He doesn't know why, but he wants be called Frank. A week after he apparently awoke on a beach in Kent with no idea who he is or how he got there, however, the true identity of this mysterious amnesiac is still bewildering police and the local community.
The polite and well-spoken man, thought to be in his early fifties to late sixties, turned up at Victoria Hospital in the coastal town of Deal last Wednesday clutching sunglasses, a walking stick and a packet of cigarettes.
Dressed tidily in a white T-shirt, black Wrangler jeans and a patterned sweatshirt, and prepared for the elements with a navy blue walker's coat and beige walking boots, he is believed to have been living relatively normally until all knowledge of his past life deserted him.
With little to go on, and receiving no missing persons alerts matching his description, police have now issued a photograph of him and called for the public's help in the investigation.
Detective Sergeant Shaun Creed, who is leading the efforts to find the man his life and home, told The Independent he seemed "quite calm, a little bit withdrawn but not overtly distressed".
"When asked his name, he felt Frank was something he wanted to say, but other than that he doesn't seem to have any recall of his memories," said Mr Creed. He added that the man arrived at the hospital complaining of "a pounding headache, pain to the neck and memory loss", but tests have revealed no apparent reason for his problems.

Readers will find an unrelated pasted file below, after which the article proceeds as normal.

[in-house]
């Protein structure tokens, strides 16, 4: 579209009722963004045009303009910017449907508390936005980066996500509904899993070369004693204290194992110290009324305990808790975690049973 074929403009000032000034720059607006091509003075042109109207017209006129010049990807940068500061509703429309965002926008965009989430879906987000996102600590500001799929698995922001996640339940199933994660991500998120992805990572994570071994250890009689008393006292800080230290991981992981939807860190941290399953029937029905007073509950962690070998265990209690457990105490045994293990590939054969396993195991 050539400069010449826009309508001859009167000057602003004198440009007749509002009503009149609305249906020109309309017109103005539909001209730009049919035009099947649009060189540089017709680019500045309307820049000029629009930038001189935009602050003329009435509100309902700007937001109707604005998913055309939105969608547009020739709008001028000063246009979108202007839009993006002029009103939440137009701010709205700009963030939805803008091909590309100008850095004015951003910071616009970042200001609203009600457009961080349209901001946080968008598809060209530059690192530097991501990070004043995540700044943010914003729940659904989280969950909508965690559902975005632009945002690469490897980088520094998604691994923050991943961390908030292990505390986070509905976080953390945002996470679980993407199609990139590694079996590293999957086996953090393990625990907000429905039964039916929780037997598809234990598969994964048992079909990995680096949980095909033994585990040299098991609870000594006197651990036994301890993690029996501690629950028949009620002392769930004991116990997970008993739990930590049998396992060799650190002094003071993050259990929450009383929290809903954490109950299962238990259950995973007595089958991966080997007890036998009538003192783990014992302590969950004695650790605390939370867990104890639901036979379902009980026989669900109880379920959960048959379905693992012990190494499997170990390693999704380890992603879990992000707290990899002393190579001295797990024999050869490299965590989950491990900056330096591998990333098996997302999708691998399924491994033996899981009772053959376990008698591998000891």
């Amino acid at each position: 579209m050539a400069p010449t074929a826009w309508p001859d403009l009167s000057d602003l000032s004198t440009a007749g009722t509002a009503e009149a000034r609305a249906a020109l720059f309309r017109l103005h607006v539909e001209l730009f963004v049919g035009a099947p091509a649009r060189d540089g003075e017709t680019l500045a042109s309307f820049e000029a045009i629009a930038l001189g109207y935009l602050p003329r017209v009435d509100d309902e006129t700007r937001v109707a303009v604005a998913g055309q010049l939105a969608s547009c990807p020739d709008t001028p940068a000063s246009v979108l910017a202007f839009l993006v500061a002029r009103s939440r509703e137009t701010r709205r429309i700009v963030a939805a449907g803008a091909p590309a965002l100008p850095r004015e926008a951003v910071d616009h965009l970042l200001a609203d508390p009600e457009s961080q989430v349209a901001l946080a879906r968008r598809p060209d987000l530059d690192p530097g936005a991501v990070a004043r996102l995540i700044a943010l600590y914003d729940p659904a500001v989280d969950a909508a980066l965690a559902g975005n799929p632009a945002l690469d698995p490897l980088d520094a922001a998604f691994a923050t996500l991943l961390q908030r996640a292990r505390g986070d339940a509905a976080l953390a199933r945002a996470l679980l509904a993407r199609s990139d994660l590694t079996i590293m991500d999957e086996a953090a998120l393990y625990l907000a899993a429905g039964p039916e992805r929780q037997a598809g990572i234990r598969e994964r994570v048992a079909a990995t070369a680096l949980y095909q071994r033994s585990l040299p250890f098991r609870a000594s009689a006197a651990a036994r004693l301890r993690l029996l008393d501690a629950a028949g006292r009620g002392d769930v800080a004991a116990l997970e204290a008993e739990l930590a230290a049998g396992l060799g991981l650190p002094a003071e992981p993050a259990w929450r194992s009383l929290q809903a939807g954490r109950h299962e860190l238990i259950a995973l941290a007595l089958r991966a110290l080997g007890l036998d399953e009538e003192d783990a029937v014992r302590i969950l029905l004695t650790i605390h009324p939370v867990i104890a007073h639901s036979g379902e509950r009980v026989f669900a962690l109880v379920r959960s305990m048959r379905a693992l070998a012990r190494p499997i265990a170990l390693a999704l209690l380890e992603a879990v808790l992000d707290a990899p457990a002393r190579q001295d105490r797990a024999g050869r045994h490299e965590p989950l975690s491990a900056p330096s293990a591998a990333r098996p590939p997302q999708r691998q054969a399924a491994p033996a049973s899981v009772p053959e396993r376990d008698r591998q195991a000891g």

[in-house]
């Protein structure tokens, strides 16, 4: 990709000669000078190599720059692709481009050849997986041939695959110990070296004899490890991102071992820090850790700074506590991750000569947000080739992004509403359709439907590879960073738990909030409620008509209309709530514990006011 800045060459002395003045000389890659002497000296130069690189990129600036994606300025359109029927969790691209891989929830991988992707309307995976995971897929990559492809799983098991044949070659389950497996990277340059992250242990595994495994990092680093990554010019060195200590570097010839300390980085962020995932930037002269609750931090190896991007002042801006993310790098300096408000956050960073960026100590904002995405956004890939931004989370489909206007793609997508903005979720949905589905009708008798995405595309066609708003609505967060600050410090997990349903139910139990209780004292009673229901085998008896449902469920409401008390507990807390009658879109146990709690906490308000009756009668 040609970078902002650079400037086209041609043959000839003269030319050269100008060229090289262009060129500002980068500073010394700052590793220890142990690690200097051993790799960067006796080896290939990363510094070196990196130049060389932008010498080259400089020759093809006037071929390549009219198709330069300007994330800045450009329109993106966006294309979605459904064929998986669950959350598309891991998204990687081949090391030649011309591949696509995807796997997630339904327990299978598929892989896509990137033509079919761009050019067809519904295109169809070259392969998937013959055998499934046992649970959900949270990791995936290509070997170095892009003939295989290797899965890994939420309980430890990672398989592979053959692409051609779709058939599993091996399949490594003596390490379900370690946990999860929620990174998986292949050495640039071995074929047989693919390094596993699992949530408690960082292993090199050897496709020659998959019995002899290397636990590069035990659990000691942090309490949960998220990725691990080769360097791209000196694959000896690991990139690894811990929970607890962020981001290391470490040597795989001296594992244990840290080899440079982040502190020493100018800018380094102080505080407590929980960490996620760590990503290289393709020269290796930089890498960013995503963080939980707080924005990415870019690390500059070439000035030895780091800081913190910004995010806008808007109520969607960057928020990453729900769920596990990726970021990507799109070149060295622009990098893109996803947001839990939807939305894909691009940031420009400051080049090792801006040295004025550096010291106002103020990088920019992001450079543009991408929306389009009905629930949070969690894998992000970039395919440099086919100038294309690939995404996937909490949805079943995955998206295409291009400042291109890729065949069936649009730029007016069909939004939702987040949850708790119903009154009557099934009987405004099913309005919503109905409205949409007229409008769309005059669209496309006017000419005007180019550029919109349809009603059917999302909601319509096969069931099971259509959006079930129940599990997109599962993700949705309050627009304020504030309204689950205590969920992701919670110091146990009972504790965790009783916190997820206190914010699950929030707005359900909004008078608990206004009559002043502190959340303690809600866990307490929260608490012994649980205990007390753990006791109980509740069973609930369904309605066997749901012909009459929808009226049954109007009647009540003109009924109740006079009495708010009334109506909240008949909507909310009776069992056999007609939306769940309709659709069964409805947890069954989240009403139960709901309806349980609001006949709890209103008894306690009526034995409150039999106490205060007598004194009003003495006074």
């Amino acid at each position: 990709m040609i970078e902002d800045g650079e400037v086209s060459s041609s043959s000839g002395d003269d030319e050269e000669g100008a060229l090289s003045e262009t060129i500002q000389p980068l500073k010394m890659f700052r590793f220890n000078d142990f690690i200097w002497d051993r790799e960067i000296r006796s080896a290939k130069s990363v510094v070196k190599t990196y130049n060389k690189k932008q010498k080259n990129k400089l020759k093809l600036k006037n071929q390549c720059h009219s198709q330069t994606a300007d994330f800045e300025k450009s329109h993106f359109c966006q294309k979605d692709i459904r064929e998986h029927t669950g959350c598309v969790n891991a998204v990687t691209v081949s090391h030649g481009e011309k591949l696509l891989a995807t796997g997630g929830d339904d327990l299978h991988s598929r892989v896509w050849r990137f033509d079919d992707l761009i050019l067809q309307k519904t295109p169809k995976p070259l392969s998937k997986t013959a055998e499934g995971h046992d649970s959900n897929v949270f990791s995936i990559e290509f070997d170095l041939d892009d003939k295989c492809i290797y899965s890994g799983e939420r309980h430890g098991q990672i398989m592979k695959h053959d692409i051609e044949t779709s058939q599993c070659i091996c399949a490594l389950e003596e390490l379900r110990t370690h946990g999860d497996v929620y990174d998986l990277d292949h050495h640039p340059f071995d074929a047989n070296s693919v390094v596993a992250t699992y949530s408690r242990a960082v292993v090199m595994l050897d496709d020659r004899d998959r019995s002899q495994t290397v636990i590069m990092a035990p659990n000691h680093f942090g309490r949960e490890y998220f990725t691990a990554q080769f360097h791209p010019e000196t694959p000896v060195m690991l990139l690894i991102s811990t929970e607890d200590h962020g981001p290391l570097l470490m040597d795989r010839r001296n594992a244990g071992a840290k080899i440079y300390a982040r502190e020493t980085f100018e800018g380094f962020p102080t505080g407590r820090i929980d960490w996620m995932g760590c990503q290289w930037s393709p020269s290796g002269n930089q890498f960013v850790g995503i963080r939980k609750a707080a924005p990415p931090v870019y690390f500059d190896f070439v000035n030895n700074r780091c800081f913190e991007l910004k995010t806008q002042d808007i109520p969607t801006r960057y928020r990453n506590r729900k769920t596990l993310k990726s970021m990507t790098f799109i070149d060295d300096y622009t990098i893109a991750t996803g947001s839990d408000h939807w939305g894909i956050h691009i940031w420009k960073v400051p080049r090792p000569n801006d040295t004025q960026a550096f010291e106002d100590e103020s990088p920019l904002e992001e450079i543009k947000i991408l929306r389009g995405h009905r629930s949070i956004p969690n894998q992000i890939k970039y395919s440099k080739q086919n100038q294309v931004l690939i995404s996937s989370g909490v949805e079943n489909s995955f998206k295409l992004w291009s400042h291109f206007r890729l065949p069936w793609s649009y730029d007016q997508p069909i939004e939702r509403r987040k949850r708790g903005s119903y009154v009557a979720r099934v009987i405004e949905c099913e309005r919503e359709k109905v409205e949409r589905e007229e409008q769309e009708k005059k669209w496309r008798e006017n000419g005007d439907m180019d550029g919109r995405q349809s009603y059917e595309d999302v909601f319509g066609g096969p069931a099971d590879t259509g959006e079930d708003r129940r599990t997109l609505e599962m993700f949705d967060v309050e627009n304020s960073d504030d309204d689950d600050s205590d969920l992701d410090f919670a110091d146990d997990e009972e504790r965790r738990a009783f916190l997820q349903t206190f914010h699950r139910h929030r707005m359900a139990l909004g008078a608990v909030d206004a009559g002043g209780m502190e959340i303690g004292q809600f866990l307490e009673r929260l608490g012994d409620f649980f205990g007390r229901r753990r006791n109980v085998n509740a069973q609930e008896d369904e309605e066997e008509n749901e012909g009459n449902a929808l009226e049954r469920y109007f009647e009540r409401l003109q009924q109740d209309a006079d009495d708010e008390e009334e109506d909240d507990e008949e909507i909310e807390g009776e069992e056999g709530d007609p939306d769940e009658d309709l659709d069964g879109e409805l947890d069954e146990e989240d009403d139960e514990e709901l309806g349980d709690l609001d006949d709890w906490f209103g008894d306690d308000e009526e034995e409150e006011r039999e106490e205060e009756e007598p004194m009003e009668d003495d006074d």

He has since been transferred to the Queen Elizabeth the Queen Mother Hospital in Margate where, Mr Creed said, he has "preferred to take himself out of the ward to a quieter area, but he's quite happy to talk to people on a one-to-one basis."
He is not the first man with no memories to appear as if from nowhere on a British beach. In 2005 Andreas Grassl, a 20-year-old German national who came to be known as the Piano Man, became the subject of a worldwide identity hunt during which he spoke no words but did show a keeness for playing the instrument.
He suddenly began communicating again after several months, leading some to speculate that he had faked his condition, but hospital staff maintained his illness – put down to pressure he felt about being gay – was real.
However John Darwin, who stumbled into a police station in 2007 claiming not to know who he was, later turned out to have faked his own death while living with his wife as part of a life insurance fraud.
Yet according to Eli Jaldow, a consultant neuro-psychologist at the memory disorders clinic at St Thomas's hospital in central London, such cases are very real and tend to be caused by financial, marital or social stress rather than bangs to the head.
"There's a switch in certain susceptible individuals," he said. "When they're faced with terrible things they can't cope with, there's a self-protective mechanism that kicks in and wipes out all those memories so they don't remember what they've been exposed to."
Dr Jaldow added that the resulting identity blackout, which tends to affect men more than women, can last anything from days to months. Treatments range from simply coaxing memories out through talking to sedation or even hypnosis, though the longer the delay in treatment the more difficult the recovery becomes.